Rane HS, et al. Cranberry-derived Proanthocyanidins Prevent Formation of Candida Albicans Biofilms in Artificial Urine Through Biofilm- and Adherence-specific Mechanisms. J Antimicrob Chemother. 2014;69(2):428-36. PubMed PMID: 24114570.
* Article titles in AMA citation format should be in sentence-case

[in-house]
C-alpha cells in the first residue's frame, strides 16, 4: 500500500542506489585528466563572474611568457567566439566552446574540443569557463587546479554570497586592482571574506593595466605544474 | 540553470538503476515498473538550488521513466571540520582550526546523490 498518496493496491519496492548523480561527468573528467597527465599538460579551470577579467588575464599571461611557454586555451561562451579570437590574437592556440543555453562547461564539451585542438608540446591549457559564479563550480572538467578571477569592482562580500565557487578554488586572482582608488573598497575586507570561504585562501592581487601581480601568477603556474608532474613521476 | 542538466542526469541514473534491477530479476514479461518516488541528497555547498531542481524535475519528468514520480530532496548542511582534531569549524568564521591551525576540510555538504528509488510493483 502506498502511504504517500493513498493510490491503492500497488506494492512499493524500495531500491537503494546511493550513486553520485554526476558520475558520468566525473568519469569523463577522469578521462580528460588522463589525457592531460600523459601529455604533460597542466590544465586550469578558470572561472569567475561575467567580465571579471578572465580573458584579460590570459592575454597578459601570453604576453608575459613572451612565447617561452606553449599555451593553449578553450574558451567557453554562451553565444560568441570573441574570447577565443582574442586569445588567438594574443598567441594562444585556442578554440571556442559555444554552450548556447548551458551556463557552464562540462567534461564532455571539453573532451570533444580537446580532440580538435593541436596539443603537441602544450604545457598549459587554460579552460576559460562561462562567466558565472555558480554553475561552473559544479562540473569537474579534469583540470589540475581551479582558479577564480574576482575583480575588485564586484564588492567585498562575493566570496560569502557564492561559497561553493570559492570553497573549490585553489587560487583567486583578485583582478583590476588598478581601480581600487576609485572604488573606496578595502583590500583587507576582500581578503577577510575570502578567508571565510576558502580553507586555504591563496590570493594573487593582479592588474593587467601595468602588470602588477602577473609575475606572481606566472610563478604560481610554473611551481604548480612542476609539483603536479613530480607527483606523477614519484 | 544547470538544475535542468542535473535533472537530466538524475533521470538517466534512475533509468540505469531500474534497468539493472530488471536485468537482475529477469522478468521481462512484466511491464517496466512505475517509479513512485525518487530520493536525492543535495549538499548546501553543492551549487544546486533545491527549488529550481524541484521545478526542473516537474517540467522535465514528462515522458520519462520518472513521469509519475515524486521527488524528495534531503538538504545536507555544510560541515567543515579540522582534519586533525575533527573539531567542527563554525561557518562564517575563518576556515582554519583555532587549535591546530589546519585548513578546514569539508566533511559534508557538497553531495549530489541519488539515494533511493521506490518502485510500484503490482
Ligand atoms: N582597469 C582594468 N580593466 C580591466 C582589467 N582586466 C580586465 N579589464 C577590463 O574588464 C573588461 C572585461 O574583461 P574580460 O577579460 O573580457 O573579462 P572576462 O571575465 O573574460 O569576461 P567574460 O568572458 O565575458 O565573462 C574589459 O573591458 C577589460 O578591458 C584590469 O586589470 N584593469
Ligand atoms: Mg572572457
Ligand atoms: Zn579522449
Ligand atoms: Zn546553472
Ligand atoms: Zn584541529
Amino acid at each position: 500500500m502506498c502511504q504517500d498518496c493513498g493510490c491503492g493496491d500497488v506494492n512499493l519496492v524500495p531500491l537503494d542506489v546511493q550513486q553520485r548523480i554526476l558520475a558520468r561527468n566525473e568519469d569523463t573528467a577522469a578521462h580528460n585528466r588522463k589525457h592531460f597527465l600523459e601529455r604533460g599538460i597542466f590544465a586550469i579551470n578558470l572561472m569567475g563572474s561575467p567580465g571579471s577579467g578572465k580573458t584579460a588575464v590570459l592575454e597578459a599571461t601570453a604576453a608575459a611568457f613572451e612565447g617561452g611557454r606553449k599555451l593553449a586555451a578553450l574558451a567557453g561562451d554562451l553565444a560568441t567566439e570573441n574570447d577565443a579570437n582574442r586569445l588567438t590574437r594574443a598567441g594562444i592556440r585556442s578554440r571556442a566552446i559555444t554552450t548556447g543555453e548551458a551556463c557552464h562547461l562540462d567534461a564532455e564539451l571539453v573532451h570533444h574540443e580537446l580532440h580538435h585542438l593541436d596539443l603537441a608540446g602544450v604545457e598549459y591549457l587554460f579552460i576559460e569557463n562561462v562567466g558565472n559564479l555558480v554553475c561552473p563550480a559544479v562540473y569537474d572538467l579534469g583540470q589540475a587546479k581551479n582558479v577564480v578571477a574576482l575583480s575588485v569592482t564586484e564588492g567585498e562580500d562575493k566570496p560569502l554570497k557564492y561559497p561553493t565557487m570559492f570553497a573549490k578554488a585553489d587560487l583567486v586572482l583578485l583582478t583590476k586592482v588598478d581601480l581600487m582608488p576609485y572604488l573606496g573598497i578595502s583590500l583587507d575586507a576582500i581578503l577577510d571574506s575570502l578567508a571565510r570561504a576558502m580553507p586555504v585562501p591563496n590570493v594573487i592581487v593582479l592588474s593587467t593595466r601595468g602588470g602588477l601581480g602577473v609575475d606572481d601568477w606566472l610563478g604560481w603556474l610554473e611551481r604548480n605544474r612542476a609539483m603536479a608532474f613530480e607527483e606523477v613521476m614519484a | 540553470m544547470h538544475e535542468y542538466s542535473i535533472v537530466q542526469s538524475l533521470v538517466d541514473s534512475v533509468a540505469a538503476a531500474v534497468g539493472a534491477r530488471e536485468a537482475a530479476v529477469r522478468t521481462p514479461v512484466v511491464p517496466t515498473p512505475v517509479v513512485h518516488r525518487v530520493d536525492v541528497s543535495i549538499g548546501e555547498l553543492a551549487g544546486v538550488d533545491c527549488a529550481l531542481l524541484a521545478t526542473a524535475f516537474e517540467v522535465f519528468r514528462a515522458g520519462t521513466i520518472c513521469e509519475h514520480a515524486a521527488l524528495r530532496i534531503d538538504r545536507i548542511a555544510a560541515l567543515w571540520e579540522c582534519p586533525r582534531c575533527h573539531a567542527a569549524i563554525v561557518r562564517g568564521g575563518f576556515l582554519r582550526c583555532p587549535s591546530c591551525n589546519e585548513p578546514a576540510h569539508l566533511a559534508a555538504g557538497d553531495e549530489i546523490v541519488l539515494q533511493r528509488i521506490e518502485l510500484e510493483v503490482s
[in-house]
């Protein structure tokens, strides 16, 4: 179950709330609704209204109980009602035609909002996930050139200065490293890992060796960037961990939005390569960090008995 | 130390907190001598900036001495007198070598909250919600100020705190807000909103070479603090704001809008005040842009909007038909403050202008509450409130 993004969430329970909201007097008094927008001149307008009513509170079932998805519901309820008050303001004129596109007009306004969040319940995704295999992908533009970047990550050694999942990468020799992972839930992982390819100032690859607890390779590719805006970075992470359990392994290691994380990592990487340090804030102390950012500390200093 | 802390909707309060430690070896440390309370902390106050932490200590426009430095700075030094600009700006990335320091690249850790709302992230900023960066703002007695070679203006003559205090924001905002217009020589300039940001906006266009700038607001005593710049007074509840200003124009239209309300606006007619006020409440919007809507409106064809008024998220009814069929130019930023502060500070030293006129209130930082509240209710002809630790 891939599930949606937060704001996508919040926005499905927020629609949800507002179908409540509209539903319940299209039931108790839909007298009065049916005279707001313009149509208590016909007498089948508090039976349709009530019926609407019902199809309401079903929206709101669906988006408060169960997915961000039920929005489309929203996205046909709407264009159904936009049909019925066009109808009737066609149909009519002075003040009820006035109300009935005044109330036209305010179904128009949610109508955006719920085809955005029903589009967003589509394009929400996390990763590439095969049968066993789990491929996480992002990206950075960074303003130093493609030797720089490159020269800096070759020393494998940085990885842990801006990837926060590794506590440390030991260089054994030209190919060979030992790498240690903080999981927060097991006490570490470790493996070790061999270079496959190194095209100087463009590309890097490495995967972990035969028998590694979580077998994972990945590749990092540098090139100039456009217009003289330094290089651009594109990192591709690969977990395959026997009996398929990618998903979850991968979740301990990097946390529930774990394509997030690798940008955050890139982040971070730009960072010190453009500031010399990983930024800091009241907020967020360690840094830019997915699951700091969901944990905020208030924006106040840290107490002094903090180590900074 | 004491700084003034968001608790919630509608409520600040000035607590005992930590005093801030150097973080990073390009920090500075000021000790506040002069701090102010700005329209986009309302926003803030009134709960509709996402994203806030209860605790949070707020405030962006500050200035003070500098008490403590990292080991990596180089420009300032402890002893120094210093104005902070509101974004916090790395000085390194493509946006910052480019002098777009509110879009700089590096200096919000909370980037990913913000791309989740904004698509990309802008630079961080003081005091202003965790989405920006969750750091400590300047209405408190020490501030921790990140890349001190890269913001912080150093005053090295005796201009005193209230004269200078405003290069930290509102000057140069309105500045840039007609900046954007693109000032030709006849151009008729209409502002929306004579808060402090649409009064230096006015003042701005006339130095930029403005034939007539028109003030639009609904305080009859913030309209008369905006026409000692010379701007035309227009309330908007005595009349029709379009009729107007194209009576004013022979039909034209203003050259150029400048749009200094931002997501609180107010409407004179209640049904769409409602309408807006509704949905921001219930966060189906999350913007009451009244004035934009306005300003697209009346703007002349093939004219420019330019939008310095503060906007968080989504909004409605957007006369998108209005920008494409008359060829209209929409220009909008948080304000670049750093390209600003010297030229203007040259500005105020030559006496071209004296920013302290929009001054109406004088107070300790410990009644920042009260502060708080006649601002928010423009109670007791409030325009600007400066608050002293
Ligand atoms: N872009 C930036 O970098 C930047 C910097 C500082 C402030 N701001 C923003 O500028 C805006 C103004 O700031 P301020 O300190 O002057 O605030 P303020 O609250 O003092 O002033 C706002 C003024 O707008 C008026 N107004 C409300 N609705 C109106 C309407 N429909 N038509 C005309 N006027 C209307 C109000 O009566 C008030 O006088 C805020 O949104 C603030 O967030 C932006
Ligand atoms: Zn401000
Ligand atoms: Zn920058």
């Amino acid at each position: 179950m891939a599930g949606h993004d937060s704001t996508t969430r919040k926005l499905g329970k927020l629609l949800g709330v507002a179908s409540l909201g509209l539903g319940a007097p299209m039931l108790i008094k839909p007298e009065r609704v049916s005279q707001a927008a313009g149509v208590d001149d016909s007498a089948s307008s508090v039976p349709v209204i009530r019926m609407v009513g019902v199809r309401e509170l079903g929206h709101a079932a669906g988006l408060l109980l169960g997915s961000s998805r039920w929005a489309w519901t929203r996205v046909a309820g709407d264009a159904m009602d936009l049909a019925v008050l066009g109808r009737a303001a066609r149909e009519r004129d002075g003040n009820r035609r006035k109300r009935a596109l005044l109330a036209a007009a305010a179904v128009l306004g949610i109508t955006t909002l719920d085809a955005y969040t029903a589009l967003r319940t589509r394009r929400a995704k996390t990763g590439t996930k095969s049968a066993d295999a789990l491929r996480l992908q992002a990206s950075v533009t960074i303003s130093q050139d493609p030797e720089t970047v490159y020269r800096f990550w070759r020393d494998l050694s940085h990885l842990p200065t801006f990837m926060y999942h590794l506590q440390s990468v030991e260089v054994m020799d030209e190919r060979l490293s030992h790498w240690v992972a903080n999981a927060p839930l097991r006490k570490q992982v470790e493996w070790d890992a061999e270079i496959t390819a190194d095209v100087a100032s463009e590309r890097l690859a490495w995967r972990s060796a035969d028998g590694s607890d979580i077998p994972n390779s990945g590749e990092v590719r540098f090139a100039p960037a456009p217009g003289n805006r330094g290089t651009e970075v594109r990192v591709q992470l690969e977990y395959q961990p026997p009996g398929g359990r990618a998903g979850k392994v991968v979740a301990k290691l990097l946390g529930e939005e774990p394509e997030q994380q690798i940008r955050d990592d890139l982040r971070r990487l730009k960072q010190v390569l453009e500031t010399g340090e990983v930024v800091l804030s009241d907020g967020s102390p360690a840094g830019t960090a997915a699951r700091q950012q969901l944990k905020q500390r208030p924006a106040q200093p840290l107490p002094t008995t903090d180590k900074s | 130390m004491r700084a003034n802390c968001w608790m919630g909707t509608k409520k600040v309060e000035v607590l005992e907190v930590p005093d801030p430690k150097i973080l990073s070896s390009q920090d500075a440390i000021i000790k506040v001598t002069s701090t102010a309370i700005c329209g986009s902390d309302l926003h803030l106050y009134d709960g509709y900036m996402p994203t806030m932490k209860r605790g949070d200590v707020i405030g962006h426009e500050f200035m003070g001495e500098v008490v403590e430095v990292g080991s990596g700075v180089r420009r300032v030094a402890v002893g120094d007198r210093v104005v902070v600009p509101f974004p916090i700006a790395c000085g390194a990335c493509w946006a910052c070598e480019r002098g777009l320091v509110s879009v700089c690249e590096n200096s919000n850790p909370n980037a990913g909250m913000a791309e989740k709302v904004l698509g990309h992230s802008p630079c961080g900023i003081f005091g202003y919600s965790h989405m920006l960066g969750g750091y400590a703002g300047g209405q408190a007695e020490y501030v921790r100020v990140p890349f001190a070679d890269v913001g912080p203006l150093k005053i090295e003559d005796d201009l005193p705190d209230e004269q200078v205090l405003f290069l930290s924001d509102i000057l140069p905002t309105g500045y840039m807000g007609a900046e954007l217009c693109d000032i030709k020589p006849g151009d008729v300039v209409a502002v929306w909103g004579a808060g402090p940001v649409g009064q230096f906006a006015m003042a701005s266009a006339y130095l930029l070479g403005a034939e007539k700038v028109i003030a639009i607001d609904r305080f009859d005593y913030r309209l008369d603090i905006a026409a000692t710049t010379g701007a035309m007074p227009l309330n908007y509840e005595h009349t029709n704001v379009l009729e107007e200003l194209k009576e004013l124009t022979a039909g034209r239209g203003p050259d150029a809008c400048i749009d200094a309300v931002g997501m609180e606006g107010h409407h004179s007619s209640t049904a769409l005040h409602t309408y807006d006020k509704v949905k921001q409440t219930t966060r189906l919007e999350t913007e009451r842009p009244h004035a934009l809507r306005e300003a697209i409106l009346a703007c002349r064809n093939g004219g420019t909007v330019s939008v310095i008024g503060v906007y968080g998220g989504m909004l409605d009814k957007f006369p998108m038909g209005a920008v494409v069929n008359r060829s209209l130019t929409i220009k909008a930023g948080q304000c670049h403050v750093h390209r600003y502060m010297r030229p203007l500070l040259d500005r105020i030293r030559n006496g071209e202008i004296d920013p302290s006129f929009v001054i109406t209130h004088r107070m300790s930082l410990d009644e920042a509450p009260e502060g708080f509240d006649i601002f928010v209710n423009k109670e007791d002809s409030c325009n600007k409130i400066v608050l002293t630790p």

TY - JOUR T1 - Cranberry-derived proanthocyanidins prevent formation of Candida albicans biofilms in artificial urine through biofilm- and adherence-specific mechanisms. AU - Rane,Hallie S, AU - Bernardo,Stella M, AU - Howell,Amy B, AU - Lee,Samuel A, Y1 - 2013/10/10/ PY - 2013/10/12/entrez PY - 2013/10/12/pubmed PY - 2014/9/10/medline KW - Vaccinium macrocarpon Ait. KW - cranberry PACs KW - urinary catheters KW - urinary tract infections SP - 428 EP - 36 JF - The Journal of antimicrobial chemotherapy JO - J. Antimicrob. Chemother. VL - 69 IS - 2 N2 - OBJECTIVES: Candida albicans is a common cause of nosocomial urinary tract infections (UTIs) and is responsible for increased morbidity and healthcare costs. Moreover, the US Centers for Medicare & Medicaid Services no longer reimburse for hospital-acquired catheter-associated UTIs. Thus, development of specific approaches for the prevention of Candida urinary infections is needed. Cranberry juice-derived proanthocyanidins (PACs) have efficacy in the prevention of bacterial UTIs, partially due to anti-adherence properties, but there are limited data on their use for the prevention and/or treatment of Candida UTIs. Therefore, we sought to systematically assess the in vitro effect of cranberry-derived PACs on C. albicans biofilm formation in artificial urine. METHODS: C. albicans biofilms in artificial urine were coincubated with cranberry PACs at serially increasing concentrations and biofilm metabolic activity was assessed using the XTT assay in static microplate and silicone disc models. RESULTS: Cranberry PAC concentrations of ≥16 mg/L significantly reduced biofilm formation in all C. albicans strains tested, with a paradoxical effect observed at high concentrations in two clinical isolates. Further, cranberry PACs were additive in combination with traditional antifungals. Cranberry PACs reduced C. albicans adherence to both polystyrene and silicone. Supplementation of the medium with iron reduced the efficacy of cranberry PACs against biofilms. CONCLUSIONS: These findings indicate that cranberry PACs have excellent in vitro activity against C. albicans biofilm formation in artificial urine. We present preliminary evidence that cranberry PAC activity against C. albicans biofilm formation is due to anti-adherence properties and/or iron chelation. SN - 1460-2091 UR - https://www.unboundmedicine.com/medline/citation/24114570/Cranberry_derived_proanthocyanidins_prevent_formation_of_Candida_albicans_biofilms_in_artificial_urine_through_biofilm__and_adherence_specific_mechanisms_ L2 - https://academic.oup.com/jac/article-lookup/doi/10.1093/jac/dkt398 DB - PRIME DP - Unbound Medicine ER -